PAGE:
What I did do, however, was panic and dump my US and ex-US small cap equity holdings last week (VSS and VBR). With that cash I bought more Wellesley and a REIT ETF. This is all in 401k.

I count SRET as part of my equity portion, although they are nearly half mortgage REIT so I could see somebody arguing that it has much more bond-like interest rate risk.

50% of my entire securities portfolio is Vanguard muni bond funds (in taxable).

I think I’m getting closer to a portfolio I can live with, and it’s only 4 funds. Light years better than the dozen I had over the summer.

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Re: Bonds - Throw it all on the table!!!

Post by mikeyzito22 » Sat Nov 24, 2018 4:00 pm

abuss368 wrote:
Mon Feb 10, 2014 11:08 pm
I believe it is fair to say that Bogleheads employ many different strategies in terms of bonds in their portfolios.

I am of the opinion that whether an investor invests in one or more bond funds, the end result is probably close to the same over the long term. Would this be a fair and reasonable assessment?
Yes, and after reading this, I think the three fund portfolio is dead. Almost every answer has multiple bond funds in it.

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Re: Bonds - Throw it all on the table!!!

Post by sambb » Sat Nov 24, 2018 4:07 pm

i use TBM in tax deferred and intermed term and LT term tax exempt in taxable.

The concept of tax efficient fund placment is flawed in high tax brackets since tax equivalent muni yields are really good, and one would have to pay taxes on index fund dividends. I wish that wiki would be revised more.

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Re: Bonds - Throw it all on the table!!!

Post by abuss368 » Sat Nov 24, 2018 5:20 pm

mikeyzito22 wrote:
Sat Nov 24, 2018 4:00 pm
abuss368 wrote:
Mon Feb 10, 2014 11:08 pm
I believe it is fair to say that Bogleheads employ many different strategies in terms of bonds in their portfolios.

I am of the opinion that whether an investor invests in one or more bond funds, the end result is probably close to the same over the long term. Would this be a fair and reasonable assessment?
Yes, and after reading this, I think the three fund portfolio is dead. Almost every answer has multiple bond funds in it.
The Three Fund Portfolio is one of the largest (maybe thee largest) threads on the forum. In fact Taylor Larimore wrote and excellent book "The Bogleheads Guide to the Three Fund Portfolio". I would encourage anyone to read it.

Best.
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Re: Bonds - Throw it all on the table!!!

Post by abuss368 » Sat Nov 24, 2018 5:21 pm

sambb wrote:
Sat Nov 24, 2018 4:07 pm
i use TBM in tax deferred and intermed term and LT term tax exempt in taxable.

The concept of tax efficient fund placment is flawed in high tax brackets since tax equivalent muni yields are really good, and one would have to pay taxes on index fund dividends. I wish that wiki would be revised more.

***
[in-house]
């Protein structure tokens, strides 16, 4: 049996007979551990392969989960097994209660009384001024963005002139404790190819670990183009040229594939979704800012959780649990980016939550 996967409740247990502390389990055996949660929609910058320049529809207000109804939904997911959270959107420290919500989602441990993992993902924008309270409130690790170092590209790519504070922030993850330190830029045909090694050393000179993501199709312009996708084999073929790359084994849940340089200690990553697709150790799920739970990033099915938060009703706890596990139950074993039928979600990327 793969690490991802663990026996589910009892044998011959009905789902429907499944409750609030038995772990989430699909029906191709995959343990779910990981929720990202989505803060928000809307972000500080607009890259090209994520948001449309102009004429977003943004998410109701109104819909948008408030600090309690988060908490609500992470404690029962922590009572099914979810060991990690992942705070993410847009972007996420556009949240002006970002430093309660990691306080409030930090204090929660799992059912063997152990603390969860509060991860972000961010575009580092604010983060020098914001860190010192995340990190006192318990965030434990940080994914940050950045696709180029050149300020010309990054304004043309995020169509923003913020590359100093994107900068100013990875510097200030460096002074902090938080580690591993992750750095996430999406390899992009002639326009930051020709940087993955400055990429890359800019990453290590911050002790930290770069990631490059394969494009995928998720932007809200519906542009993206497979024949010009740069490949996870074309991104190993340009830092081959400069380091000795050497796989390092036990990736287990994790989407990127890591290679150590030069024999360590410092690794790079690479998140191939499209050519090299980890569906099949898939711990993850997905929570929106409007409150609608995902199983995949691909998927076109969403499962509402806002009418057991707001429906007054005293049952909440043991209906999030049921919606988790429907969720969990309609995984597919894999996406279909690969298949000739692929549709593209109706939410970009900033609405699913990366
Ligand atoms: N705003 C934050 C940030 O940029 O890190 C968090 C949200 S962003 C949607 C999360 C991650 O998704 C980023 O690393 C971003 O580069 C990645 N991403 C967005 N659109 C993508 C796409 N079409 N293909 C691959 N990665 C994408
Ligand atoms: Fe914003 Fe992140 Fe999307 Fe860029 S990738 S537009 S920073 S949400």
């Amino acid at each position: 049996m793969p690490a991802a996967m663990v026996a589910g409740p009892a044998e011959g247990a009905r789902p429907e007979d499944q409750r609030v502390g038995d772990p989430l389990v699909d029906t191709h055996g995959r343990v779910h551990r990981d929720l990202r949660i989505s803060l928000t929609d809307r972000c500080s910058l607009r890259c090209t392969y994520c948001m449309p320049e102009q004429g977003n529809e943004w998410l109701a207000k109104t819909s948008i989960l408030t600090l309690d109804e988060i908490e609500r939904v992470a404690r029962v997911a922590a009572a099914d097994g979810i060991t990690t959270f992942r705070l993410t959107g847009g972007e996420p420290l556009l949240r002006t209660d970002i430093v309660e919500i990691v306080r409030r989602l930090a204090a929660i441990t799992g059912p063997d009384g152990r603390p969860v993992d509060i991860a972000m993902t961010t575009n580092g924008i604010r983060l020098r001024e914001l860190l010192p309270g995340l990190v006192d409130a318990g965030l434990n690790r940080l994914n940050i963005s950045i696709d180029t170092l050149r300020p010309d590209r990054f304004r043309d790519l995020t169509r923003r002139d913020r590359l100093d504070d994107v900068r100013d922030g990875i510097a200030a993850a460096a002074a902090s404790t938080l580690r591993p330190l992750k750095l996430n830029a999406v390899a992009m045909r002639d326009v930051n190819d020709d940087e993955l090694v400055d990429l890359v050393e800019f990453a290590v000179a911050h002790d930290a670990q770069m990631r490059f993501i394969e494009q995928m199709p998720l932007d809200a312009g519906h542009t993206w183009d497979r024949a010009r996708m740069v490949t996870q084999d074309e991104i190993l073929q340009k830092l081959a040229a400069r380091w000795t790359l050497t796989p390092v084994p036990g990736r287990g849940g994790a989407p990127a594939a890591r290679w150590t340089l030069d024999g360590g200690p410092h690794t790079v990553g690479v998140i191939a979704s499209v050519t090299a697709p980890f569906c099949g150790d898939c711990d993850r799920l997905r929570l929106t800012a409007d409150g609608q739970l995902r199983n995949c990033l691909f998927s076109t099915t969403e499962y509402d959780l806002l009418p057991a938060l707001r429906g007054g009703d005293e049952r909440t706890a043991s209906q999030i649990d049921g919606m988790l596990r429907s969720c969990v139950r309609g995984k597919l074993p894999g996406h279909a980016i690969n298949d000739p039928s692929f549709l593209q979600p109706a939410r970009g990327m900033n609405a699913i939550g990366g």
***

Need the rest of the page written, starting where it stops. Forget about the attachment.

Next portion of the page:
Rick Ferri has often recommended an approach called "equal location" versus "asset location". Essentially the same funds in each account.
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Re: Bonds - Throw it all on the table!!!

Post by mikeyzito22 » Sat Nov 24, 2018 5:35 pm

abuss368 wrote:
Sat Nov 24, 2018 5:20 pm
mikeyzito22 wrote:
Sat Nov 24, 2018 4:00 pm
abuss368 wrote:
Mon Feb 10, 2014 11:08 pm
I believe it is fair to say that Bogleheads employ many different strategies in terms of bonds in their portfolios.

I am of the opinion that whether an investor invests in one or more bond funds, the end result is probably close to the same over the long term. Would this be a fair and reasonable assessment?
Yes, and after reading this, I think the three fund portfolio is dead. Almost every answer has multiple bond funds in it.
The Three Fund Portfolio is one of the largest (maybe thee largest) threads on the forum. In fact Taylor Larimore wrote and excellent book "The Bogleheads Guide to the Three Fund Portfolio". I would encourage anyone to read it.

Best.
Well, yes it is a good book. However, as you can see with at least THESE posts that the three fund isn't adhered to by most bogleheads. I even saw a poll thread once that asked how many people strictly use the three fund, and it said less than 20%. So, maybe high net worth individuals need more funds...or they are just the ones to post how many awesomely different bond funds they have seemed to acquire? Regardless, to each their own and I'm not trying to demean anyone's choices, it just seems a bit silly that the whole point was supposed to be simplicity.

UpperNwGuy
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Re: Bonds - Throw it all on the table!!!

Post by UpperNwGuy » Sat Nov 24, 2018 7:49 pm

mikeyzito22 wrote:
Sat Nov 24, 2018 5:35 pm
. . . as you can see with at least THESE posts that the three fund isn't adhered to by most bogleheads. I even saw a poll thread once that asked how many people strictly use the three fund, and it said less than 20%. . .